If you’re tired of looking for something to beat the boredom out of your regular workout routine, try boxing - it’s never dull and will literally keep you on your toes. Housed in the west side’s Sorenson Multicultural Center, Louie’s Boxing Gym offers a variety of classes and open gym times for anyone interested in sparring. From youth teams, to adult classes, and open time for all ages, there is something for every fighter - or every aspirational boxer. For more information, visit the Sorenson Multi-Cultural Center at 855 West California Avenue, https://slco.org/sorenson/boxing-gym/, or, visit Louie’s Boxing Gym on Facebook https://www.facebook.com/Louies-Boxing-Gym-149168878854742/.
Jordan River Parkway
Photo by David Ricketts
One of the most popular forms of exercise with West View readers is walking, running and cycling the Jordan River Parkway trail. The trail accesses multiple city parks, two popular dog parks and provides a refreshing sliver of green space through the heart of Salt Lake City. People of all ages can be seen recreating and exercising on the trail – alone, with their dogs or their families.
Rocky Mountain Power & Marathon Refinery benefit most from planned Beck Street Transmission project
By Eric S. Peterson
The following story was written and reported by The Utah Investigative Journalism Project in partnership with The West View.
In April, west-side residents awoke to flyers on their doors letting them know that for the sake of cleaner air and more reliable power, their doorsteps would be darkened by modified power lines, in some places 30 feet higher than the existing poles. Rocky Mountain Power officials said they “thoroughly” explored several options for the industrial-looking transmission lines with city officials and that this route would have the least impact to property owners and would have minimal impact on property values.
But there are several problems with that statement. No Salt Lake City officials seem to have records of any alternative line proposals discussing routes, costs or other impacts. Some alternative routes discussed would seem to have less of an impact on homeowners, though they would be more expensive for Marathon Petroleum, the company footing the bill with the goal of improving energy reliability at their Beck Street refinery operation. And several studies — including a major, multiyear study done in Salt Lake County — have found that transmission lines do negatively impact property values.
West side District 3 Councilman Chris Wharton remembered being briefed on the Beck Street line and asking RMP what the alternatives were.
“They said they had already looked at all the alternatives and that there were no other alternatives,” Wharton said. He said he was frustrated but couldn’t do much about it. The transmission line is on Rocky Mountain Power’s existing easements and so the city’s hands are tied, he said. District 2 Councilman Andrew Johnston got the same reception when he asked RMP if they had considered bypassing the Fairpark neighborhood by running lines along the vacant land just east of I-15 along the Folsom Trail. The polite answer he was told, was no. While Johnston supports cleaner air, he said, “it’s not necessarily a direct benefit to the neighborhood where the lines go through.”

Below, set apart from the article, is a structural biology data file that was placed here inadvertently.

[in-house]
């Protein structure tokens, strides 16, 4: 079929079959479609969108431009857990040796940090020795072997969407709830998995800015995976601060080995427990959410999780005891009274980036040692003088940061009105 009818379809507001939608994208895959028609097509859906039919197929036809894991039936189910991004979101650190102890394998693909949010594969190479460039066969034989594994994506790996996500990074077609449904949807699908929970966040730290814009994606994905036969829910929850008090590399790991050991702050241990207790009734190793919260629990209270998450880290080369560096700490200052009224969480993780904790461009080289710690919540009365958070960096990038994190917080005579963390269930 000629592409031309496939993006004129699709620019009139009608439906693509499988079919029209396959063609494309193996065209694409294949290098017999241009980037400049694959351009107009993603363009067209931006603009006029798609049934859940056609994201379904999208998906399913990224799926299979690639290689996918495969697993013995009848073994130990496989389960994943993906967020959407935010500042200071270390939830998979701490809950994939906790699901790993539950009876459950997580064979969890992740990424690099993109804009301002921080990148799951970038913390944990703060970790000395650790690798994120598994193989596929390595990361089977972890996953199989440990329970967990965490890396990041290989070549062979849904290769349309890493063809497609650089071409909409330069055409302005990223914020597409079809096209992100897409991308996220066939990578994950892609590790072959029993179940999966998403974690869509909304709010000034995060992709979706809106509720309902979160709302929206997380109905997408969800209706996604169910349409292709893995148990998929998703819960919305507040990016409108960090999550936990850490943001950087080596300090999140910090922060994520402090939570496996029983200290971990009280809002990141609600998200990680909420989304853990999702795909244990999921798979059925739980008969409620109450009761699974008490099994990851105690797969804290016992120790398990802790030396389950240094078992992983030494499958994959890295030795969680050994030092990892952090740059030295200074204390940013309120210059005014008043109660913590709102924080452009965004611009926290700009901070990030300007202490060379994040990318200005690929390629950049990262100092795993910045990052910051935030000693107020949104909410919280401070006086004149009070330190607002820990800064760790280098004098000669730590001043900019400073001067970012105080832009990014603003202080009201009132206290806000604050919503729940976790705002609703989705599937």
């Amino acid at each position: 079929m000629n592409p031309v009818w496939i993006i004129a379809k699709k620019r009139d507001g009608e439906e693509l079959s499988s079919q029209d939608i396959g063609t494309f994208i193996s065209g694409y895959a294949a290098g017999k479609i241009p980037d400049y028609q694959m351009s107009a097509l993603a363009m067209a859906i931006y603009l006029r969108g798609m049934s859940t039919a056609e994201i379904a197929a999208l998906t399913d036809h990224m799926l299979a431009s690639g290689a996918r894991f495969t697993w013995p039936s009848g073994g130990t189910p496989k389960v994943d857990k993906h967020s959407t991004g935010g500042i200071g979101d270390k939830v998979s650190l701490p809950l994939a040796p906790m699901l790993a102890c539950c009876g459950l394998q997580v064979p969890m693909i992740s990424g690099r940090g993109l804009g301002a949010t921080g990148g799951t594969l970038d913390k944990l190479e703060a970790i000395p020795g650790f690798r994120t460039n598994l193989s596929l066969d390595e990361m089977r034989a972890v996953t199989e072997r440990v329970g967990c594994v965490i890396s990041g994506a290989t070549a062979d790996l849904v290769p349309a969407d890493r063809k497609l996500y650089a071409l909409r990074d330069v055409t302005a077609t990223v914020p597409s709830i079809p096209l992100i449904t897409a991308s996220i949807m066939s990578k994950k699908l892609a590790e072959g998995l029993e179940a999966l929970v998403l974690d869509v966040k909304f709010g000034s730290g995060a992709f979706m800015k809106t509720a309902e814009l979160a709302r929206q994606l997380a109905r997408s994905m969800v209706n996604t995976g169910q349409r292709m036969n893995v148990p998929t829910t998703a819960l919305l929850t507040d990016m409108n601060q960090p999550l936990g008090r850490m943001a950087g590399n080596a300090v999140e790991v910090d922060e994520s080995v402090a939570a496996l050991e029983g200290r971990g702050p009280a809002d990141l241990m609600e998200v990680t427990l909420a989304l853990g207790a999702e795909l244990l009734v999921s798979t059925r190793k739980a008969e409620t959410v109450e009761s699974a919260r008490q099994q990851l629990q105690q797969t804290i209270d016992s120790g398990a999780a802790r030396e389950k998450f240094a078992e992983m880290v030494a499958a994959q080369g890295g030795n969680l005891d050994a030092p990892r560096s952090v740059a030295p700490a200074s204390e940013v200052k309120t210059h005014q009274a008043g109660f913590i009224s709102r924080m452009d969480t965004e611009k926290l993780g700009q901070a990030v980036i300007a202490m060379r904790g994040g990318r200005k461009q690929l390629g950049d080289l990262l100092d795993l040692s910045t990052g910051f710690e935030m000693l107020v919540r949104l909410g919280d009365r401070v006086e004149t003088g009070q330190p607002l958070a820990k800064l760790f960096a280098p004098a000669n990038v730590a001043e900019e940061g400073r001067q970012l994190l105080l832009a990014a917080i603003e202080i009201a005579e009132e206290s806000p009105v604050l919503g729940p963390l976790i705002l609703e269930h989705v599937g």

A public records request to the city returned no documentation of proposed alternative routes, nor minutes of any meetings discussing such routes.
RMP spokesperson Spencer Hall noted in an email statement that at one point, the city’s redevelopment agency had sought to have sections of the line buried underground. But that would have cost the city $6 million and would have run north/south along 800 West, instead of 900 West like the current plan.
“The added cost of undergrounding four blocks of the line made the project financially unfeasible,” Hall said. Still, he said the current proposed line will have the least impact to property owners since over 80 percent of the alignment is a pole-to-pole replacement of existing power lines.
While underground lines can exponentially increase costs, another option was considered to build new lines running north along the refinery’s own property before cutting west across I-15—avoiding all of Rose Park.
According to Marathon spokesman Brad Shafer, there were a few problems with this option: It would disrupt the refinery’s business, and Rocky Mountain Power officials disliked the approach because they would have to negotiate an easement with the Union Pacific Railroad. That might add delays and additional costs to the project. By just replacing existing lines, RMP doesn’t have to build brand new lines or negotiate with anyone – they just had to tell west-siders the bad news.